I don’t deal with the food. I’m weak. (laughs) I can’t lift. So, I verify matching gifts, cleanup the database, including name changes, address changes, returned mail and more. I make sure we don’t send out duplicate mailings so that we’re not using valuable resources that can go toward helping people in need. This is important to the Food Bank’s bottom line. I make sure Michael Jones and Mike Jones are the same person and add a note to the database.

    It’s also valuable to have a volunteer do this work, because it can be time consuming. Having me do this work also impacts the bottom line. I can do the research to solve a problem, and I’m cheap, too. I work for coffee! (laughs)

    I believe in the cause, I like the way Second Harvest uses their volunteers. They find people’s talents, and then they move that person into an area where it can be mutually beneficial for both the volunteer and Second Harvest. And volunteering is a two-way street. My daughter will tell anyone that the Food Bank does more for me than I do for it.

    ***If you’d like to volunteer at Second Harvest, visit

    May Social Media Roundup

    “Social Media Round-Up” is an ‘ICYMI’ compilation of the top hunger-related news articles and other interesting tidbits posted on our social media profiles.

  • Starbucks Finally Starts to Donate All of its Unsold Food. But Donating Isn’t as Easy as It Seems., FORBES.COM
  • Perishable prepared food donations are a bit more challenging for nonprofits to accept and distribute. Thanks to a grant from the David and Lucile Packard Foundation, we’ve hired consultants to help us figure out if and how we should manage these kinds of donations.

  • America Doesn’t Have a Food Problem. It Has a Hunger Problem., VOX.COM
  • “An estimated one in seven Americans faced inadequate or inconsistent access to food at some point in 2014.”

  • The Poor and Middle Class are Fleeing America’s Booming Cities, QZ.COM
  • “The cities riding major economic booms are losing the greatest proportion of their poor and middle class residents. Two of the top three most expensive areas for renters—San Jose, Calif., and Silver Spring, Md.—saw the greatest exodus for those earning $60,000 or less.”

  • California Agriculture Contributes Record Amount of Farm Products to Food Banks, PLANTINGSEEDSBLOG.CDFA.CA.GOV
  • Last year, we acquired about 29.5 million pounds of fresh produce through California Association of Food Banks’ Farm to Family program!

  • Hungry Childhoods Carry Long-Term Impact, MERCURYNEWS.COM
  • “In a month, millions of school-age children will be leaving the security of their schools — and school-provided breakfasts and lunches — for homes that don’t have enough food in them.” ‪‬

  • Million-Dollar Homes: The New Norm in the Bay Area, MERCURYNEWS.COM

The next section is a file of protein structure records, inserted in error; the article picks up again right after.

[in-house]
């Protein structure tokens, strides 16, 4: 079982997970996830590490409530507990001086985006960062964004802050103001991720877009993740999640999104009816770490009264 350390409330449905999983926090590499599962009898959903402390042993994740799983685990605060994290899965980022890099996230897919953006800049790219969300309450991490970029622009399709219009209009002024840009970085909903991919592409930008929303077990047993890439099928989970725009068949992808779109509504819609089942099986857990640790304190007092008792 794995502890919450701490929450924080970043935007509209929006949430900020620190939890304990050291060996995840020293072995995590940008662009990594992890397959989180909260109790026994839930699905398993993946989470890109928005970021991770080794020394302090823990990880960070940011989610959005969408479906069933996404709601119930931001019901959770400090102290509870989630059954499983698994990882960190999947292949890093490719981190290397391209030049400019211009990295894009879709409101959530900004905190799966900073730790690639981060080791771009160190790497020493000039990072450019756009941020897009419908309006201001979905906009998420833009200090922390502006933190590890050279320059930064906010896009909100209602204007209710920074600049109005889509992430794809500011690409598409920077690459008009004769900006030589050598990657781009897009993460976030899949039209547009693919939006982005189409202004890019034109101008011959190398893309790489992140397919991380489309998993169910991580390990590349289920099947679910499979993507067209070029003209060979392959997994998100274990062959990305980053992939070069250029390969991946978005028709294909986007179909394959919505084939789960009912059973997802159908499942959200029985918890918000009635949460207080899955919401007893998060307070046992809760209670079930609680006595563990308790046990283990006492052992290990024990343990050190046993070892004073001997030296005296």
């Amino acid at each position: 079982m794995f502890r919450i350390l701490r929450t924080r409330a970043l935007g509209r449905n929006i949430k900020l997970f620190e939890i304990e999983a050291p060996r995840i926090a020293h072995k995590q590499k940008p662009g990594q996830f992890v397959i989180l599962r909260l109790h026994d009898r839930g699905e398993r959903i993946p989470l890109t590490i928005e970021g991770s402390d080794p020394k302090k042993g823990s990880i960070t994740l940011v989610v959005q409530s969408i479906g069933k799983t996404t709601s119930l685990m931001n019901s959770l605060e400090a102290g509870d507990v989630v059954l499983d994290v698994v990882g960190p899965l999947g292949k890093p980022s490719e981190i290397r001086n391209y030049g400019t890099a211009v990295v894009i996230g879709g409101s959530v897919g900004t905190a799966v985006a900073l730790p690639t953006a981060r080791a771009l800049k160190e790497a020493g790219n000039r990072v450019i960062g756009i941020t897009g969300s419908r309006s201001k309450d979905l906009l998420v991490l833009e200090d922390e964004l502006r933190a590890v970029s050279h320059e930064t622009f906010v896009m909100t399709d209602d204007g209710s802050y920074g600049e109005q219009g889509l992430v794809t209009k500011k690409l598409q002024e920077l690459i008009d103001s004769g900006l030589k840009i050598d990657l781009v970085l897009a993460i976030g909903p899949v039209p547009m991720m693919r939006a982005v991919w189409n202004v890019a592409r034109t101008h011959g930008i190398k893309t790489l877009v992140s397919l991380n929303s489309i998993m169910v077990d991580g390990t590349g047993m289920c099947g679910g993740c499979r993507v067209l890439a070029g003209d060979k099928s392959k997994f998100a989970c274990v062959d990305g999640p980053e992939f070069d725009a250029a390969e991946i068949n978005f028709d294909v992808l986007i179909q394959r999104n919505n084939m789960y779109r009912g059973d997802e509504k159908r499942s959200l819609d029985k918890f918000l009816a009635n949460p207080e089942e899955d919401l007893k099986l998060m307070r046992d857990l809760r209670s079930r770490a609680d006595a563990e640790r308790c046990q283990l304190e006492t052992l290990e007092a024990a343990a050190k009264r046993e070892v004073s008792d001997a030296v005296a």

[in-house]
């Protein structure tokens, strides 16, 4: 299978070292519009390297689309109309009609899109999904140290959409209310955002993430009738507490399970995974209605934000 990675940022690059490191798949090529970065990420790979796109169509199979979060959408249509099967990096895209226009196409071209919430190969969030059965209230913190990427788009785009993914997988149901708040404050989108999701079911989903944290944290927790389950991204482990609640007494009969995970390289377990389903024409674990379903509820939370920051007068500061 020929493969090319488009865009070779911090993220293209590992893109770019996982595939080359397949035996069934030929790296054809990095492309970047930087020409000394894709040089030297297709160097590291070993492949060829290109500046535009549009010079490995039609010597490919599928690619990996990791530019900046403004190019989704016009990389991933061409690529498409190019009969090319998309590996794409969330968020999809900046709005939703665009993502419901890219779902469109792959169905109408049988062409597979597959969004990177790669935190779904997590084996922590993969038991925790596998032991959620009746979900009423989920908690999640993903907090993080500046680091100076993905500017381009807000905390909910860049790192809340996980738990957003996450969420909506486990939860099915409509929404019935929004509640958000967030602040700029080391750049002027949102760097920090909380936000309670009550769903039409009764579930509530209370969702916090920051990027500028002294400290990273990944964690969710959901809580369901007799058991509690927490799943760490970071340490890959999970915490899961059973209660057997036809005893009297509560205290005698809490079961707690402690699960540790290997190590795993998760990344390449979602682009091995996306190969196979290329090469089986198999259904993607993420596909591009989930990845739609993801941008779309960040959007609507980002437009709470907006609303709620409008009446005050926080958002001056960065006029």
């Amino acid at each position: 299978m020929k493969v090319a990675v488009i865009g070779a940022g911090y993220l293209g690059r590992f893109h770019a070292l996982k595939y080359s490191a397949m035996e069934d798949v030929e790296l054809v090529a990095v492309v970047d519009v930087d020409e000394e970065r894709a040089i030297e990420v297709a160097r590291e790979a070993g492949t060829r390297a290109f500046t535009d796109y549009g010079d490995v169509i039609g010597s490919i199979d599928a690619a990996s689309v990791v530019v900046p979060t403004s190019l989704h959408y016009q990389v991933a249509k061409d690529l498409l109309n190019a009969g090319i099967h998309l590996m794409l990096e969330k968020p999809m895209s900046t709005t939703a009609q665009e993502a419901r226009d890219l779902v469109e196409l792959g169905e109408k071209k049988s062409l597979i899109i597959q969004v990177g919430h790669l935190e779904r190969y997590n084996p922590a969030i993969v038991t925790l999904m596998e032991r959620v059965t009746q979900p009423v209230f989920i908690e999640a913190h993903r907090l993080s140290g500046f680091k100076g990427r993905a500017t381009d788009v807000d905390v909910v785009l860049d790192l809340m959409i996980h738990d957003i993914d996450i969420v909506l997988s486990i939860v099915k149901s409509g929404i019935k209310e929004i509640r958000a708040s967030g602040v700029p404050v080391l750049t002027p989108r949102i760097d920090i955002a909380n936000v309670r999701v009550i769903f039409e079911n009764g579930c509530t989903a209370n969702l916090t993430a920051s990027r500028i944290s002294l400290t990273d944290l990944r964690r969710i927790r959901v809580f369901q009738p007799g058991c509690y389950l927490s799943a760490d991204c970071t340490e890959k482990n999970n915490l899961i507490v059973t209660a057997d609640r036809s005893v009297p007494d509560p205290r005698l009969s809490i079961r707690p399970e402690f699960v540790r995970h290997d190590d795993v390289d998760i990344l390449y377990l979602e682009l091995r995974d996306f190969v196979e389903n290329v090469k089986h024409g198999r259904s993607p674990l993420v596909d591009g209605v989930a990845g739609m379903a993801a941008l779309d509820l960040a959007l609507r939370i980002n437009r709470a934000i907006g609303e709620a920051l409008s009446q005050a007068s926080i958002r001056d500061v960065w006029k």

• “In San Francisco and Silicon Valley, there’s about a 50 percent chance that it’s worth $1 million or more.” Yep, that’s our reality.

  • The Poor Pay More For Everyday Purchases – and It’s Getting Worse, a New Study Warns, WASHINGTONPOST.COM
  • “After 20 years, for example, every dollar in the pocket of a poor consumer would be worth just 88 cents compared to what a wealthier consumer would be able to buy with it at the grocery store, given the differences in inflation and in both consumers’ preferences.”

  • Silicon Valley’s Middle Class is Shrinking as Wealthy Prosper, MONEY.CNN.COM
  • “While jobs are more plentiful and pay better in Silicon Valley than in other parts of the state, the higher cost of living still leaves many middle class and lower-income residents in a bind. ‘Even if you are paid more on the job, you are still falling behind at a faster rate than the state and the nation,’ [California Budget & Policy Center Executive Director Chris] Hoene said.”

    *** Read past Social Media Roundups.

    Local Hunger Fighters: Julie Hosfeldt

    “Local Hunger Fighters” is a series that spotlights our awesome supporters and staff who help raise awareness of hunger in our community and motivate people to get involved.

    Local Hunger Fighter: Julie Hosfeldt, WIC Staff Member

    Here’s a note from our Food Connection staff: “Julie has been a fabulous partner to us; we go to the WIC clinic every Wednesday. She always helps to make sure the young children on the coast of San Mateo County have all of the nutrition resources available to them, including CalFresh and other Food Bank programs.”

    How are you helping Second Harvest and our community end hunger?
    As a dietitian for the Women, Infants and Children Special Supplemental Nutrition Program (WIC), I regularly refer clients to Second Harvest’s services. WIC provides basic food staples for families, and Second Harvest helps them supplement those foods.

    What inspires you to give?
    Nourishment is a basic need. There is no excuse for hunger and malnourishment in the U.S., but the reality is that they have always existed. It is a personal mission of mine to contribute as much nutrition expertise as possible to help families overcome these issues.

    Why should people care about hunger in our community?
    Proper nutrition is the basis for an excellent quality of life: good physical health, sharp mental functioning, longevity, avoidance of chronic disease. Hunger and malnourishment costs all of us and our society, most noticeably in the form of skyrocketing health care costs.

    Why do you support Second Harvest?
    It is an amazing organization! By working together and strengthening our collective resources, I believe we can accomplish so much more to help our families achieve a healthier and more food secure lifestyle.

    ***Meet more of your neighbors working to end hunger in our community.